The Splunk Security Research Team has been working on new improvements and additions to the Splunk Attack Range, a tool that allows security researchers and analysts to quickly deploy environments locally and in the cloud in order to replicate attacks based on attack simulation engines. This deployment attempts to replicate environments at scale, including Windows, workstation/server, domain controller, Kali Linux, Splunk server and Splunk Phantom server.
Initially the Splunk Attack Range included Atomic Read Team, which quickly allows you to execute attack and detection tests based on MITRE ATT&CK framework. This data is then fed to the Splunk server where the operator can visualize attack data and craft detections. A recent addition to the Splunk Attack Range is the Mitre Caldera adversarial simulation framework.
Mitre Caldera is the original attack framework from Mitre and allows operators to “...easily run autonomous breach-and-simulation exercises. It can also be used to run manual red-team engagements or automated incident response.”*
Quick Demo Run Using Caldera
In the following example, we will be building a test environment with a Windows domain controller, a Kali machine, a Splunk server and Caldera machine. Remember before deploying to change your configuration file. We can quickly deploy the environment in the cloud using the following commands:
python attack_range.py -m terraform -a build
The above command builds the range according to the configuration specified in attack_range.conf in this case we are going to demo an environment with the machines specified above.
Once we have the machines online, we can access them and start applying simulations either via command line (Atomic Read Team) or we can do it via the Caldera interface which runs under port 8888 at the Splunk server machine. Once the deployment is complete, browse to your Splunk server at port 8000 or to the Caldera adversarial simulation engine at port 8888. The Caldera agent should also be deployed to the Windows machine — in this case, the windows domain controller. You can navigate to the ‘agents tab’ to confirm, as shown in the following graphic.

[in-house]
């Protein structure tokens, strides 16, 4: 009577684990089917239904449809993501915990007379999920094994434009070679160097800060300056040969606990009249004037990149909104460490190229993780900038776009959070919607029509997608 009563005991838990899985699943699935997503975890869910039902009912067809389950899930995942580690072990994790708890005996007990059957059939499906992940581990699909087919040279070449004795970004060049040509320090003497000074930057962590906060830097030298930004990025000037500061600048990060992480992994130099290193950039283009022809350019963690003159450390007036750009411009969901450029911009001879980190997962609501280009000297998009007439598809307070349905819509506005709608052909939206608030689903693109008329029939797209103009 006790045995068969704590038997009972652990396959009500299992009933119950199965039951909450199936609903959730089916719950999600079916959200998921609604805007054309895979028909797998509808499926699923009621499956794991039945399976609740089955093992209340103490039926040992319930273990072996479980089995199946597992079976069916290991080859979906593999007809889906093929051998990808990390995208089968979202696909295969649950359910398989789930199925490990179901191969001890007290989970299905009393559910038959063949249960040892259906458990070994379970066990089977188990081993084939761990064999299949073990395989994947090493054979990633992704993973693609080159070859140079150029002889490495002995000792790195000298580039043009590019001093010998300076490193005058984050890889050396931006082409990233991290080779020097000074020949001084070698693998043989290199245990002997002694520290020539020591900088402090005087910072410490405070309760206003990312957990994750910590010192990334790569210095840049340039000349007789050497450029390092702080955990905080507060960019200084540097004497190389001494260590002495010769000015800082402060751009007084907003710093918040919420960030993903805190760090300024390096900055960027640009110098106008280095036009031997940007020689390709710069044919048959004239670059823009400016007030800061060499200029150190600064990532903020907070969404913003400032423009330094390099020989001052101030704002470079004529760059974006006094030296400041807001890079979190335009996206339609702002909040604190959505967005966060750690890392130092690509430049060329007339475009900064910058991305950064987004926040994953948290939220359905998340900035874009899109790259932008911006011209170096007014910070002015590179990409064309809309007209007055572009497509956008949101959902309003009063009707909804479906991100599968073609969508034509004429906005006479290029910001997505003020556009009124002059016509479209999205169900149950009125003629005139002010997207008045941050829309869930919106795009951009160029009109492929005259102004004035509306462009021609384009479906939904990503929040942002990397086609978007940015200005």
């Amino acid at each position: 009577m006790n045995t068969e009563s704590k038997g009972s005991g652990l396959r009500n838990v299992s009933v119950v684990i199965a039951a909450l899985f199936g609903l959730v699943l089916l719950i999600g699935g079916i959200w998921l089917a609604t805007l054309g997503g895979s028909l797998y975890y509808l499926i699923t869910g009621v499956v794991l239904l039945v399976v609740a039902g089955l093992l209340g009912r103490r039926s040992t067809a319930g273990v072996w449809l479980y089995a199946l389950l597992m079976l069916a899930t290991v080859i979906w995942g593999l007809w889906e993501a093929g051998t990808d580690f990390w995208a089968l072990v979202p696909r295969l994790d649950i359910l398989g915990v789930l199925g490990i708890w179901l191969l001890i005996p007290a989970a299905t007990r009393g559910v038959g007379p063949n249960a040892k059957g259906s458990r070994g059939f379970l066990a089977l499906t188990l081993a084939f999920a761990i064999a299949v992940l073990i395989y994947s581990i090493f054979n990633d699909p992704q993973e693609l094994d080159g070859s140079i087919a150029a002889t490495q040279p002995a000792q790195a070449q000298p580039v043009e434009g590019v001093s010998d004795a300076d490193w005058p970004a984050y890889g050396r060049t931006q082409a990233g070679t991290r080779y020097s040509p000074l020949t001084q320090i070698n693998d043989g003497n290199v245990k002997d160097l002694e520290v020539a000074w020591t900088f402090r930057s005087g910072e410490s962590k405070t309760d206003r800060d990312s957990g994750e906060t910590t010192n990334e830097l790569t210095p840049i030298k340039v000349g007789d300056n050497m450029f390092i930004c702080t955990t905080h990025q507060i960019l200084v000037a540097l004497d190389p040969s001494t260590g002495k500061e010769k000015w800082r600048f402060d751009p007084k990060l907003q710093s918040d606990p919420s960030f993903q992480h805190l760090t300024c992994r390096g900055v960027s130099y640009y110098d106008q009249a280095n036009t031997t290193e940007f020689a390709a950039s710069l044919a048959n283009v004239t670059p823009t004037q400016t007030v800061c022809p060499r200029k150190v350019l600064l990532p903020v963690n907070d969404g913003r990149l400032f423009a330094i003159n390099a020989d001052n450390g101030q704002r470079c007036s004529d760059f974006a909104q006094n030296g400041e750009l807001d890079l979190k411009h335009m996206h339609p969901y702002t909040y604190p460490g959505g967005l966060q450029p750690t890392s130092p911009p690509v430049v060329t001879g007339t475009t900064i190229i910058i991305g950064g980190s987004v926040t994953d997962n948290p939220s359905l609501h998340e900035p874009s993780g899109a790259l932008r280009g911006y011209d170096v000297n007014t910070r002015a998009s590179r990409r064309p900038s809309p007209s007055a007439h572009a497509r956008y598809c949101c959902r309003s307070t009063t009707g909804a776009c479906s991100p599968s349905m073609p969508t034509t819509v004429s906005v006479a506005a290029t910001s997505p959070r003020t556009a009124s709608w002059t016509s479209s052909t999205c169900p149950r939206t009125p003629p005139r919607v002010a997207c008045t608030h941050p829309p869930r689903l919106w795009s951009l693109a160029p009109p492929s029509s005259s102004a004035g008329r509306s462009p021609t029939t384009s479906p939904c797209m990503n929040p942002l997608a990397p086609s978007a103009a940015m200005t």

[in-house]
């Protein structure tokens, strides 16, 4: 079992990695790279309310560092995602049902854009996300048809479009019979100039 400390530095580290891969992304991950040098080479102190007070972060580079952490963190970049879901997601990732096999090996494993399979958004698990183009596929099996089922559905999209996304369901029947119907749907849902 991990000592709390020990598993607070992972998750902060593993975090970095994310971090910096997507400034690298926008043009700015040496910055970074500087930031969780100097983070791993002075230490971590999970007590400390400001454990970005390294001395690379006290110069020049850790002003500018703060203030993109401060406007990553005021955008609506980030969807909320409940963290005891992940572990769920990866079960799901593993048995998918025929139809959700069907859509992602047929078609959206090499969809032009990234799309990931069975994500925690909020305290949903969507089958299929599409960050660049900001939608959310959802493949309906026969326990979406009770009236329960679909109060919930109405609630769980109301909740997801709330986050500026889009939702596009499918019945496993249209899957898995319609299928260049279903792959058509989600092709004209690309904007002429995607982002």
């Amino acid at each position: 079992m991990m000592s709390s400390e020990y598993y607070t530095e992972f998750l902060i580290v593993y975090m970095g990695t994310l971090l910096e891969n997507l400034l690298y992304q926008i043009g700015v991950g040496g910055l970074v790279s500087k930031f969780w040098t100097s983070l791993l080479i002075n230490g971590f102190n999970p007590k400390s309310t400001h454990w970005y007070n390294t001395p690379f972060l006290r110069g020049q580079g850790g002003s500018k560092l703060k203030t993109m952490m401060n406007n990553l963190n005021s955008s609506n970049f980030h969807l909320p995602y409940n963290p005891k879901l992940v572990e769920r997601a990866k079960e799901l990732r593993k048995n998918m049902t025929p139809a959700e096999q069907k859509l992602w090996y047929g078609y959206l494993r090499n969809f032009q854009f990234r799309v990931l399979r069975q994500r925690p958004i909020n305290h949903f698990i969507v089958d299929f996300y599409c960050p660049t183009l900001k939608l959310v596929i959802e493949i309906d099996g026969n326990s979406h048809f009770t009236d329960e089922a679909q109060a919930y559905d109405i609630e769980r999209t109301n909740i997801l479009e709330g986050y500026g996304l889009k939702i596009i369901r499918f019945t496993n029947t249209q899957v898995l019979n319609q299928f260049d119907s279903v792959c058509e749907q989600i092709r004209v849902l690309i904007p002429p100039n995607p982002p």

Once installation finishes, we should have our Caldera agent and universal forwarder installed at the Windows machine (win-dc). Then we can proceed to operate Caldera. First, we set up an adversary profile under the Campaign menu and we can select from preset profiles. The profiles vary on the type of adversary abilities that will be performed against the target machine (win-dc). Once we have selected the adversary profile, we proceed to the operations menu and select the operations we want to perform on agent — this is determined by the adversary profile you chose.
There are 17 adversary profiles here is an example of the Discovery profile. As it can be seen in the following graphic, it describes the number of abilities that can be performed on Agent.
Once a profile has been selected — and knowing the actions that will be performed on agent based on profiles — we must select the menu operations, which basically shows parameters that can be applied to actual abilities from adversary profile (e.g. the level of obfuscation when executing against targeted agent/system).
Once we complete our selections and save our settings, we can proceed to execute.
As we can see in the above figure, the Caldera interface provides visual feedback as the abilities are being performed. Once the abilities have finished to execute we can download a report for further inquiry or we can simply look at the Splunk instance. Let’s look for one of the items in the above operations; specifically let’s look for “Create stage directory” or Mitre ATT&CK T1074. This technique involves the creation of a local directory for exfiltration purposes. Look for commands that indicate the creation and writing of data to a newly created directory as displayed in the following Splunk screen capture.
This is also referenced in the .json report from the Caldera interface as well.
Kali Linux is now part of attack_range!
Finally another goodie that will be appreciated by the security community in general: a Kali Linux machine ready to go, that can be deployed locally or in the cloud.
With the availability of the Kali Linux machine, Splunk Attack Range operators can now perform exploit development or manual exploitation of just-released exploit code. They can also test malware evasion techniques, or reverse actual malware, and most of all, operators now have a complete lab ready to go to create signatures as shown in previous blogs, and enhance their capacity of response towards present and future threats. More to come...
About Splunk Security Research Team
The Security Research Team is devoted to delivering actionable intelligence to Splunk's customers, in an unceasing effort to safeguard them against modern enterprise risks. Composed of elite researchers, engineers, and consultants who have served in both public and private sector organizations, this innovative team of digital defenders monitors emerging cybercrime trends and techniques, then translates them into practical analytics that Splunk users can operationalize within their environments. Download Splunk Enterprise Security Content Update in Splunkbase to learn more.